Lucas Kila, Koneka


Lucas was in his 20s when he lost his eyesight after a crippling attack of malaria. He lost his steady job, his dreams hit pause as he found himself at the crossroads of life.

“My young family needed me to come back on my feet. I didn’t want to ask my family for help. I decided that I have to restart my life and my career. So, I returned to my village and my land.”

For the last 2 decades, Lucas has slowly turned a small coconut farm into a thriving source of livelihood. The visually impaired farmer is now one of the biggest suppliers of coconuts to major stores like Stop & Shop. His journey speaks of sheer hard-work and determination.

The coconut plantation, only 30 minutes from Hula, has supported the 5 children’s education. From living in a small hut to now a 3-bedroom house and a trade-store, Lucas has come a long way.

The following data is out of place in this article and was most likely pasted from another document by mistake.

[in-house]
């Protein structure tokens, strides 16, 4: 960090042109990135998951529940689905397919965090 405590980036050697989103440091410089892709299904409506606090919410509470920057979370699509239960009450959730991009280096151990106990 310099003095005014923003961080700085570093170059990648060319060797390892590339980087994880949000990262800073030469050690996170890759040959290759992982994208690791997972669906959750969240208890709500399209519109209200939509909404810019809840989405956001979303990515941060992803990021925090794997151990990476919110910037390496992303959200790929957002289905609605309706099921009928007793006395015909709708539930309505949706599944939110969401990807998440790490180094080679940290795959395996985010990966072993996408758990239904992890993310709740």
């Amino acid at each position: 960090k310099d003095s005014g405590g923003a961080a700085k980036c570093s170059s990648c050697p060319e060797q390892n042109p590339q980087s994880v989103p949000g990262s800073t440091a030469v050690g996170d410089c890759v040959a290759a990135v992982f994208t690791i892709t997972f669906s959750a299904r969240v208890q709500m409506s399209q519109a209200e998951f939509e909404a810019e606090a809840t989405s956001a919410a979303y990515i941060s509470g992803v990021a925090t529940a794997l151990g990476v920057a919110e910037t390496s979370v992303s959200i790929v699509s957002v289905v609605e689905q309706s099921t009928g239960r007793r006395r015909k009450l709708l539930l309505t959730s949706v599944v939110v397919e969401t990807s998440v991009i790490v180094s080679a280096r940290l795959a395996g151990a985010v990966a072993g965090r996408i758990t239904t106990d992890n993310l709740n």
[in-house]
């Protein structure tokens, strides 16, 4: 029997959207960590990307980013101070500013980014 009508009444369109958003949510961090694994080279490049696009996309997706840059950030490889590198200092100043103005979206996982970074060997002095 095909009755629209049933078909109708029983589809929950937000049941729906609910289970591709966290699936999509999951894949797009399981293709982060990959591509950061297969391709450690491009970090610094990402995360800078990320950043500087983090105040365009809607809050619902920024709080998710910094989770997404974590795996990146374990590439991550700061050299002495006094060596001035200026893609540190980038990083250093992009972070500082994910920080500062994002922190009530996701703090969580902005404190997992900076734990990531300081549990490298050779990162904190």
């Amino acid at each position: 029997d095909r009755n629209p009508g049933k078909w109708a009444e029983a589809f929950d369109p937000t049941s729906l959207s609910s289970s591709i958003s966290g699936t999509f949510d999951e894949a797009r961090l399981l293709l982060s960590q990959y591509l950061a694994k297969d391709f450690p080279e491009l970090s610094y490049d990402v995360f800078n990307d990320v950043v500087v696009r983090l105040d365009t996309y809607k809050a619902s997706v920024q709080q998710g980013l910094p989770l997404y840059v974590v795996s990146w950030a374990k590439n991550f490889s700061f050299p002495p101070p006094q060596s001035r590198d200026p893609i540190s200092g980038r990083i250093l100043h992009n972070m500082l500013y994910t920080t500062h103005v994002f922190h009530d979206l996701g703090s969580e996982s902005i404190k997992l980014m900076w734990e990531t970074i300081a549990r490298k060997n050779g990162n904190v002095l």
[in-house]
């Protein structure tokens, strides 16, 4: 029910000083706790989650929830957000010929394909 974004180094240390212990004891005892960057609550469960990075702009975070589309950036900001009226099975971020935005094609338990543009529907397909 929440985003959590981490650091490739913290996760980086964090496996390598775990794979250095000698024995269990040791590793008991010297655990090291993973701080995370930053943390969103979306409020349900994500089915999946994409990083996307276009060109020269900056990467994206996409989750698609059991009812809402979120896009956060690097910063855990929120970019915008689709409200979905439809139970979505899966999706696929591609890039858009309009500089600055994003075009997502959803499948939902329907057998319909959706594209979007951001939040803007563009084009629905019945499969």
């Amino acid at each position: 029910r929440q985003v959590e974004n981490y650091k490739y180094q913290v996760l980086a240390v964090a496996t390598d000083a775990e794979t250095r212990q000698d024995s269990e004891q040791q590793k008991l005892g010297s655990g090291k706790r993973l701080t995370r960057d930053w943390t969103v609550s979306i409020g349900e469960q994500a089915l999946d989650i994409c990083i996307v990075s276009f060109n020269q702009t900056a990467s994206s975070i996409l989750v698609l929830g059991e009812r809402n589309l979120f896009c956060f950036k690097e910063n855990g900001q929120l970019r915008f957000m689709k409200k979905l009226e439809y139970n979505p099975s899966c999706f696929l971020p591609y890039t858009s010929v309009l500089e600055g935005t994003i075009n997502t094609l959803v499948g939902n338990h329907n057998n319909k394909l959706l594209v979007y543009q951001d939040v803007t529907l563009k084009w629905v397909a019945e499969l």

His wife, Kone, has been a constant pillar of strength as well his guide. They walk in unison on the muddy tracks to the highway – a 7-km trek – with sacks of 150 coconuts piled on their shoulders. The wife leads the way quietly, guiding her husband. They walk 3 or 4 times a day, through mud, to ensure that their supplies get to the highway for further transportation. The logistics of ensuring their produce reaches a shelf is beyond belief. Yet, when you ask them to speak of their challenges, they smile.

“My disability doesn’t stop me. Being blind doesn’t mean I sit at home and wait for handouts. My family and I have worked hard, harder than most people who have no disability and are perfectly capable of doing normal work.”

This is starkly evident as Lucas deftly climbs up a tall coconut tree, with only a rope to support him. Using his senses to guide him, the grinning farmer quickly plucks off a few kulaus for us from the tree.

Farmer Profiles

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